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00:28:20
Dr. Jim Tour, a chemist at Rice University, builds the world’s smallest vehicles. He calls them “nanocars,” and he thinks these tiny vehicles might lead to nano-sized factories. We’ll also hear from University of Florida graduate student Diane Hickey, who will tell us some of the interesting reactions she’s run into when explaining nanotechnology.

00:22:52
Join us as we speak with IBM Fellow Dr. Don Eigler, who first used a scanning tunneling microscope to demonstrate the ability to build structures at the atomic level by spelling “I-B-M” with individual atoms. Also, meet Tom Rockwell, Director of Public Exhibition at the Exploratorium, who describes, in an audio essay, how he imagines the land of the very small.

00:26:48
This full-length podcast gives you the full flavor of our Summer Institute. Our staff will tell you about our special month-long Institute, which offers a rich mix of hands-on activities based on Exploratorium exhibits, in-depth content discussions, classroom materials and activities, and machine shop experience. In this podcast, teacher participants tell you what they think about the Summer Institute and how it affected them.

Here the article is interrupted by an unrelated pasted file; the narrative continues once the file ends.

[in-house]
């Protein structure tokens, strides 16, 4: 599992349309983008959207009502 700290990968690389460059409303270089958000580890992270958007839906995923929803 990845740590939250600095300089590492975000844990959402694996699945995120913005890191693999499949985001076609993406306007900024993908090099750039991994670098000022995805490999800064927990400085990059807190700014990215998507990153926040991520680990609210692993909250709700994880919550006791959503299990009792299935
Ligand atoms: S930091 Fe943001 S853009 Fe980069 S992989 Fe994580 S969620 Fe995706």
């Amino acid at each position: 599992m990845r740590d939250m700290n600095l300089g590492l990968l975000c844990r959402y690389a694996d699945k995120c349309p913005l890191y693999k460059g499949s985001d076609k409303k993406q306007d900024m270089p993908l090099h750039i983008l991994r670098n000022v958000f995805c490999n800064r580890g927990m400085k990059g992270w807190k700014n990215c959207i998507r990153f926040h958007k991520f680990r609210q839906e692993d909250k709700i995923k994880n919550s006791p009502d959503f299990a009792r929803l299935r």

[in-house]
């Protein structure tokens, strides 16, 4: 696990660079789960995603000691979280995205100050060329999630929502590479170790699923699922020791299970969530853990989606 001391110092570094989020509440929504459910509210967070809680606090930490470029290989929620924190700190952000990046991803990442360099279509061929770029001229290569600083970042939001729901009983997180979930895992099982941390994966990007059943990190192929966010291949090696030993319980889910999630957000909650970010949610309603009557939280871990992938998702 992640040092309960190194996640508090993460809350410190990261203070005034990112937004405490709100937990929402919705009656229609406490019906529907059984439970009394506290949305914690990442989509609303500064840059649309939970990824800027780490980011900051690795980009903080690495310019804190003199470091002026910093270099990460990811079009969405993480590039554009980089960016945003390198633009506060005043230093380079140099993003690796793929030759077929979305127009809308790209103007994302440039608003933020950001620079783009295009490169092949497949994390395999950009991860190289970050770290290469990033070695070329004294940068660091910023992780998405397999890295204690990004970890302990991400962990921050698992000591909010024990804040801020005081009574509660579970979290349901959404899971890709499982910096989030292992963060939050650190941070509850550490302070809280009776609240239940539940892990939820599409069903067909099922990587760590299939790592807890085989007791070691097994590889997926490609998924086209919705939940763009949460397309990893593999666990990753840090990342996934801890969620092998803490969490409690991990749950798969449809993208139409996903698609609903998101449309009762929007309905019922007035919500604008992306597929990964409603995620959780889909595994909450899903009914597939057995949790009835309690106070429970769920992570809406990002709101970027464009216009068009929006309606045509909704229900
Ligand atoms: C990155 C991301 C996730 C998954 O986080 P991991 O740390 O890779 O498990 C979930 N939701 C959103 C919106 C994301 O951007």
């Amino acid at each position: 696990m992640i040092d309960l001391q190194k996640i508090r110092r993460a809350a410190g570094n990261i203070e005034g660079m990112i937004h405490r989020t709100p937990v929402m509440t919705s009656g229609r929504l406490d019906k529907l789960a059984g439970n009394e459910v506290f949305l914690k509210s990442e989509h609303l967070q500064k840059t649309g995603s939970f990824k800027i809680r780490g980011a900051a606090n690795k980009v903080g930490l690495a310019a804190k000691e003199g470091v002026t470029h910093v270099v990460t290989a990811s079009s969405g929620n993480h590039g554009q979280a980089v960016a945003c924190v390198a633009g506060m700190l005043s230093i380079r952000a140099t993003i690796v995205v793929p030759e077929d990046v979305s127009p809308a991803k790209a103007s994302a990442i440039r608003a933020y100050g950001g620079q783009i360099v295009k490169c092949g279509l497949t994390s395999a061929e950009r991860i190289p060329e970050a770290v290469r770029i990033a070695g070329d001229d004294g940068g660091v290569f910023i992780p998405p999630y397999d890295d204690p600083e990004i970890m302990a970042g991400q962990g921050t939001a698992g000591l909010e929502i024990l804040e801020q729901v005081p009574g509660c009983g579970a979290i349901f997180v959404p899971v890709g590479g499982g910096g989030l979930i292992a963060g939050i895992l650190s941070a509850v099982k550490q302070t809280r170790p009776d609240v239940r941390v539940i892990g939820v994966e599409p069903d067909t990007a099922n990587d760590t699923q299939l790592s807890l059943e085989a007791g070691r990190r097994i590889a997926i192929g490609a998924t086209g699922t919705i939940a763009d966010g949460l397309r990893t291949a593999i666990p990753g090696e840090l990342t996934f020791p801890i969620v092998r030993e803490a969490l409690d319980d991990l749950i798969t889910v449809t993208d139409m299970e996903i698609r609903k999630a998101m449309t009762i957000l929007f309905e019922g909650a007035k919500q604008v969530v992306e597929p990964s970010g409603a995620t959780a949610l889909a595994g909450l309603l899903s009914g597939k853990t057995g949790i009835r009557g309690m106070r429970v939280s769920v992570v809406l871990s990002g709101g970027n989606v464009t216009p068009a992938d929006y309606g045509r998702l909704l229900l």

00:11:17
If you’re in a rush, this truncated version will give you information about our Summer Institute, but with less commentary from staff and participants than the full version.

00:10:00
Stephanie Chasteen speaks with Zan Stine, a graduate student in the Earth and Planetary Sciences Department at the University of California at Berkeley, at the annual American Geophysical Union meeting. Mr. Stine tells us about his search for the reasons why summer is coming earlier than it did in the past.

00:10:00
Stephanie Chasteen speaks with Jerry Osborne of the University of Calgary about his work studying glaciers to understand how the climate is changing in recent years.

00:07:53
Exploratorium Producer Mary Miller chats with Marika Holland, Climate Modeler for the National Center for Atmospheric Research. Dr. Holland co-authored a recent study projecting that the summer Arctic sea ice could completely disappear by 2040.

00:07:18
Join Mary Miller in conversation with Mark Serreze, Senior Research Scientist at the National Snow and Ice Data Center, as they discuss recent dramatic decreases in Arctic sea ice and what that means for global climate stability.

Can pets predict earthquakes? Do quakes happen more often at certain times of the day or year? And could a really big one mean the end of California? Exploratorium geologist Eric Muller separates earthquake fact from fiction.

Relive the Loma Prieta quake with our photographer, Amy Snyder, who was caught in an outhouse at the beach. Why didn't it, or any San Francisco skyscapers, collapse?